Twentynine Palms Historical Society
29 Palms, California
History of the 29 Palms Schoolhouse
"We too have loved the desert to the point of feeling that it was there that we had lived the best years of our lives." ~Antoine de Saint-Exupéry, "Wind, Sand and Stars" (1939)
When the homesteaders of Twentynine Palms were denied funds by San Bernardino County to build their first school, pioneer residents decided to go it alone. With donated land, money, material and labor, they completed the building of the one-room schoolhouse in 1927 to accommodate their nine local students.
The school served the whole Morongo Basin, and within four years an additional room was required. By 1940, there were three rooms and with more than 90 pupils, the school was at maximum capacity. Overflow classes were held in private homes or other available locations in town. For many years the schoolhouse was also used as a community center—a place to hold social events including dances, town meetings, and even religious services.
The last classes were held in 1954. It was then used for offices and storage for the Morongo Unified School District. In 1990 the space it occupied was needed for expansion and rather than demolish the old building it was offered to the Twentynine Palms Historical Society.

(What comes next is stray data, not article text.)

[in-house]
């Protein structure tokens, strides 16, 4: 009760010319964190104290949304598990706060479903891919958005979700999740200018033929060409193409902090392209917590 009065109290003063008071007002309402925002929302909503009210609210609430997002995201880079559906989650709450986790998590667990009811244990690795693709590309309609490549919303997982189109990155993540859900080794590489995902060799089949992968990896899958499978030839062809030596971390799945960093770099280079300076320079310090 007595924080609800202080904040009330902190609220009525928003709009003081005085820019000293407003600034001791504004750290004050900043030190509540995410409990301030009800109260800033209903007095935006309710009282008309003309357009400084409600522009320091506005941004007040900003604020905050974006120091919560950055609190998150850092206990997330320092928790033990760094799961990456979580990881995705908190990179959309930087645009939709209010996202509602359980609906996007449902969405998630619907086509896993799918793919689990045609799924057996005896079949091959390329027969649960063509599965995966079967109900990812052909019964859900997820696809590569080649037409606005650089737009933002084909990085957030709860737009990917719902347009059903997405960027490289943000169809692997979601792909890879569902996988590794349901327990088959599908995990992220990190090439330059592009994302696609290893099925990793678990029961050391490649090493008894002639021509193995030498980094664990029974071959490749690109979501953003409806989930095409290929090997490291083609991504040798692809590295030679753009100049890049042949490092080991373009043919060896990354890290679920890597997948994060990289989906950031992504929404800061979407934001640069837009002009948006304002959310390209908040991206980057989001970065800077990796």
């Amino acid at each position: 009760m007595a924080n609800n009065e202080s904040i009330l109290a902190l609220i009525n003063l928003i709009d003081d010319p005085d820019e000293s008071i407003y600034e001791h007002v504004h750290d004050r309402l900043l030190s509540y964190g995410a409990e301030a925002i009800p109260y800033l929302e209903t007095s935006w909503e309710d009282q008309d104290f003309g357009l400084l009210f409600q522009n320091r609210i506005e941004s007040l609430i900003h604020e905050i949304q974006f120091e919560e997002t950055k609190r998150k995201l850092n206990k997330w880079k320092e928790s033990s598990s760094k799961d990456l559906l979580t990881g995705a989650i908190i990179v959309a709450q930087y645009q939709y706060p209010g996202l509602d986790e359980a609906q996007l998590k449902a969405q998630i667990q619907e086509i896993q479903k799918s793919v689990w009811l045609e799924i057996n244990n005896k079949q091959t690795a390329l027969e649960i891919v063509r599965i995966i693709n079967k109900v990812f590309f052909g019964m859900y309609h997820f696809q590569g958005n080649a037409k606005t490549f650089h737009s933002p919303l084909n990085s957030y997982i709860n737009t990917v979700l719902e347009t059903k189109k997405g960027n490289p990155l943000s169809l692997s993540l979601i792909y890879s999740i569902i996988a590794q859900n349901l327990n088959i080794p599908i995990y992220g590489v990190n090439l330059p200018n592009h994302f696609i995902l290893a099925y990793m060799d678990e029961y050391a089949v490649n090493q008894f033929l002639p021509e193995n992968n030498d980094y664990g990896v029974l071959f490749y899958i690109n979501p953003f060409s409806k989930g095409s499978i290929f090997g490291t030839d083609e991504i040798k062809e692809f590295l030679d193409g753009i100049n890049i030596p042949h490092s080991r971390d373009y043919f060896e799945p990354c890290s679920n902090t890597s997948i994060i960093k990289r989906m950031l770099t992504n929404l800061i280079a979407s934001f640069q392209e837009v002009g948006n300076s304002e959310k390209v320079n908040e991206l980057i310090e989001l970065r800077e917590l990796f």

The Society immediately began a successful fund-raising campaign, which resulted in the 3,000 square foot building being moved in its entirety some two miles to property owned by the society. This historically significant four-acre site near the Oasis of Mara is where the Cahuilla, Chemehuevi, and Serrano Indians, the gold miners, the cowboys, and the homesteaders came for water. The current exhibits in the museum reflect the history of these early settlers of the Morongo Basin.
The "moving event" on April 4, 1992, was recorded by Huell Howser of public television's KCET-TV for his program "California’s Gold." Accompanied by the High School marching band playing "California Here I Come," an entourage of local residents escorted the moving schoolhouse to its new location on National Park Drive across from the historic Twentynine Palms Inn.
Subsequent to the move, professional contractors and volunteers alike spent many hundreds of hours restoring the structure which now houses historical exhibits, a research library, and a fine gift shop. The grounds also has on display a working windmill. Today, it is the oldest public building in use in the Morongo Basin.
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